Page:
The Boy Who Invented TV

The Story of Philo Farnsworth

By Kathleen Krull; Greg Couch (Illustrator)
Alfred A. Knopf Books for Young Readers, Hardcover, 9780375845611, 40pp.

Publication Date: September 8, 2009

List Price: $16.99*
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Description

An inspiring true story of a boy genius.

Plowing a potato field in 1920, a 14-year-old farm boy from Idaho saw in the parallel rows of overturned earth a way to “make pictures fly through the air.” This boy was not a magician; he was a scientific genius and just eight years later he made his brainstorm in the potato field a reality by transmitting the world’s first television image. This fascinating picture-book biography of Philo Farnsworth covers his early interest in machines and electricity, leading up to how he put it all together in one of the greatest inventions of the 20th century. The author’s afterword discusses the lawsuit Farnsworth waged and won against RCA when his high school science teacher testified that Philo’s invention of television was years before RCA’s.




About the Author
Kathleen Krull is a prominent biographer for young people. Her Wilma Unlimited was named an ALA Notable Book; her Lives of the Musicians was a Boston Globe/Horn Book Honor Award winner; and her other nonfiction has won countless other awards. Kathleen also wrote A Woman for President: The Story of Victoria Woodhull for Walker & Company. She and her husband, illustrator Paul Brewer, live in San Diego, California.Sue Stauffacher is a professional journalist and has been writing a children's book review column for 10 years. She lives in Grand Rapids, Michigan. Greg Couch is the illustrator of many children's books. He has received two Society of Illustrators Silver Medals. He lives in Nyack, New York.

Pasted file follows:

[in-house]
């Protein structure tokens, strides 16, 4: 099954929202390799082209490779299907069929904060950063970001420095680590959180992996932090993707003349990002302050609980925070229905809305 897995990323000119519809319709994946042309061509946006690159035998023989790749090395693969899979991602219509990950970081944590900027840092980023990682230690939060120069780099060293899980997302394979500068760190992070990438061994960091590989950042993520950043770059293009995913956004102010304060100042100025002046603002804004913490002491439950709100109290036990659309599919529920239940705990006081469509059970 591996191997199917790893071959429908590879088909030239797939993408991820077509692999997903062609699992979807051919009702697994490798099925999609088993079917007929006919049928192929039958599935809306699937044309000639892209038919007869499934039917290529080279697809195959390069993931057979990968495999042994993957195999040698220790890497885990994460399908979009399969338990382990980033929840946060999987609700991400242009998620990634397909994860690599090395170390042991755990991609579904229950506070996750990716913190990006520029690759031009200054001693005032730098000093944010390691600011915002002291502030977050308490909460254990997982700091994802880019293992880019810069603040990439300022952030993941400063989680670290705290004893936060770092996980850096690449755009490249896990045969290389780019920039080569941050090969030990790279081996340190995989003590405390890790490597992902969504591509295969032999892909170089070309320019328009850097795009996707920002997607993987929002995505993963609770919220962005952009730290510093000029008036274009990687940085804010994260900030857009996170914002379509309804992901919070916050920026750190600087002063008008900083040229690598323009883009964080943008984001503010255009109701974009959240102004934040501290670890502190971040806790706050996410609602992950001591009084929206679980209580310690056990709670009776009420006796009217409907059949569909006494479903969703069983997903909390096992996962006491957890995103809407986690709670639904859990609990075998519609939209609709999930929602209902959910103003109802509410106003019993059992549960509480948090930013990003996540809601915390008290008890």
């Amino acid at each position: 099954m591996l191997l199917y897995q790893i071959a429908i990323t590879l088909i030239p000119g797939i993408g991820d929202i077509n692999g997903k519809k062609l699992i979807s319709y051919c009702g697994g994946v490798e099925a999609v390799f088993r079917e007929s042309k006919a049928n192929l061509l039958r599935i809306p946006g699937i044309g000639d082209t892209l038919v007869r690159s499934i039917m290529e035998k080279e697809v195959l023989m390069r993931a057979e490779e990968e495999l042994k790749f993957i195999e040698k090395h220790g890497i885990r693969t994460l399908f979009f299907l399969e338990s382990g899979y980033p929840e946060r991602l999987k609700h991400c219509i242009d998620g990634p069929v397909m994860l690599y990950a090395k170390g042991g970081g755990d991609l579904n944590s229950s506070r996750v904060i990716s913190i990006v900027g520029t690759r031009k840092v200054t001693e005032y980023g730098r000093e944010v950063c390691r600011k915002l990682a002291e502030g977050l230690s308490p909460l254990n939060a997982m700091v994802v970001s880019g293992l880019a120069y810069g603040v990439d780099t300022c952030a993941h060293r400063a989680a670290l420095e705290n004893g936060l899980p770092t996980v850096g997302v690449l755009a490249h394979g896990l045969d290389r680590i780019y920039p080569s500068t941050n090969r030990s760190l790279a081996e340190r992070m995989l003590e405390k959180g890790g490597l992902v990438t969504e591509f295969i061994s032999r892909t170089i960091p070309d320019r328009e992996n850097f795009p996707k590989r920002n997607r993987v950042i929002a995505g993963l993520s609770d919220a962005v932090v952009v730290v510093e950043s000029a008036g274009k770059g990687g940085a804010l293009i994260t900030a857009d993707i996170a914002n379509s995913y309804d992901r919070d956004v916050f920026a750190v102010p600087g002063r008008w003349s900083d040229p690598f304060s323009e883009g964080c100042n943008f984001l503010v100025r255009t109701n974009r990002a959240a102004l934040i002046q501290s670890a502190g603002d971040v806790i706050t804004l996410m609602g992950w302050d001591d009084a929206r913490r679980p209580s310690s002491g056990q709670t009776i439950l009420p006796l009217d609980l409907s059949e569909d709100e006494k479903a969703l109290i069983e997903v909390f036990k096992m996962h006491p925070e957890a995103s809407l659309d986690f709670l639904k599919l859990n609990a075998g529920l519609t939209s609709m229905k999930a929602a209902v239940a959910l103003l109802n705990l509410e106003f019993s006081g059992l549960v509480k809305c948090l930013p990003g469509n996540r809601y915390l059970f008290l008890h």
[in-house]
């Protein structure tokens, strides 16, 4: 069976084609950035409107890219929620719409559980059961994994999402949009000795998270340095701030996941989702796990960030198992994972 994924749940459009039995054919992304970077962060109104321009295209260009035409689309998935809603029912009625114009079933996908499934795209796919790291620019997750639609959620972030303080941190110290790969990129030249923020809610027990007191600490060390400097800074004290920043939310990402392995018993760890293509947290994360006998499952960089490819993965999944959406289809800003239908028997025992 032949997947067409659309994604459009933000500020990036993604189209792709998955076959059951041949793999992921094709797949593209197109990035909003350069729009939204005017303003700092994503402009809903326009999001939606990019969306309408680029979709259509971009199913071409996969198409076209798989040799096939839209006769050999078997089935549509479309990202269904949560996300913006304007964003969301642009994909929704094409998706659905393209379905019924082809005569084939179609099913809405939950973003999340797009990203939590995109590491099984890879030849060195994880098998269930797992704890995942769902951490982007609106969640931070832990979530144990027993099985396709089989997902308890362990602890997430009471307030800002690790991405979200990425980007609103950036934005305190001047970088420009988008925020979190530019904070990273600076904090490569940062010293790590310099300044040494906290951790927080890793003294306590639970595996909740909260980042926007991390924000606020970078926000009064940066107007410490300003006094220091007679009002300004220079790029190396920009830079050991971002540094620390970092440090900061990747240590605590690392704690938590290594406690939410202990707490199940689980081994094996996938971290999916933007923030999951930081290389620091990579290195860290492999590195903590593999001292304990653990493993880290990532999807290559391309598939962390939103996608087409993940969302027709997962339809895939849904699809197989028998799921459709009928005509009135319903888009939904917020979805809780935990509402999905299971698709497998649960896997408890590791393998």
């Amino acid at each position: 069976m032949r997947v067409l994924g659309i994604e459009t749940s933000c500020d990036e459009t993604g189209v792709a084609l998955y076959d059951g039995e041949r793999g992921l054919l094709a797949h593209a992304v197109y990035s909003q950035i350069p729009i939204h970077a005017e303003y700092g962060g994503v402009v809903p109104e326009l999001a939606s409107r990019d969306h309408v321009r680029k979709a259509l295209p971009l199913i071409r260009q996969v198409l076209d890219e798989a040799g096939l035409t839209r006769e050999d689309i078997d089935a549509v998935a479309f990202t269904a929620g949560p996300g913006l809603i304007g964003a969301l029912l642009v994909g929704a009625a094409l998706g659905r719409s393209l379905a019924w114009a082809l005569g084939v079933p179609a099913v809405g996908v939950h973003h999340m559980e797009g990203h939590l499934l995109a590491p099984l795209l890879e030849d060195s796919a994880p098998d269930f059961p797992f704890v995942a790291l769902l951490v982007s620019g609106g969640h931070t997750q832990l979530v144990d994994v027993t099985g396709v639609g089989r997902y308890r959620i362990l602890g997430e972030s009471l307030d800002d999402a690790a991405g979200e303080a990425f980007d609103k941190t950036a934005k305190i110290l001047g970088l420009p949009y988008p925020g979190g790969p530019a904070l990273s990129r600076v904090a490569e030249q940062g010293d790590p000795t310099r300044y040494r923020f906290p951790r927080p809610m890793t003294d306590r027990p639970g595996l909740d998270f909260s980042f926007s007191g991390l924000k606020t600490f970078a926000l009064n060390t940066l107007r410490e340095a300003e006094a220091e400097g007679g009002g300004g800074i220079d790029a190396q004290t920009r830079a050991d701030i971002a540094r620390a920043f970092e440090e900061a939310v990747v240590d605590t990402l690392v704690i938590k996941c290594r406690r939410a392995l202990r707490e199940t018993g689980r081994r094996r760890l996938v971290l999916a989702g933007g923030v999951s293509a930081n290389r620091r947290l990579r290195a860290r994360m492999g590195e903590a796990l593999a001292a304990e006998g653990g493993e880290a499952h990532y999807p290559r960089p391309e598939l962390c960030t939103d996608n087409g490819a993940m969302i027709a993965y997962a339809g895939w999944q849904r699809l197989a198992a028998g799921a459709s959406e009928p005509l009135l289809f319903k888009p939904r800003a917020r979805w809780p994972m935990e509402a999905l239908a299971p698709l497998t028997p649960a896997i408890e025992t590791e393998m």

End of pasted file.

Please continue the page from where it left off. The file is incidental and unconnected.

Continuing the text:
Praise For The Boy Who Invented TV

Starred Review, School Library Journal, September 2009:
"One to inspire young audiences with the vast possibilities that imagination and diligence can accomplish."

The New York Times Book Review, December 20, 2009:
"Beautiful and beautifully told, the book tracks like the sort of graphic novel that breaks your heart, with its implied passage of time and slipping awawy of early dreams."

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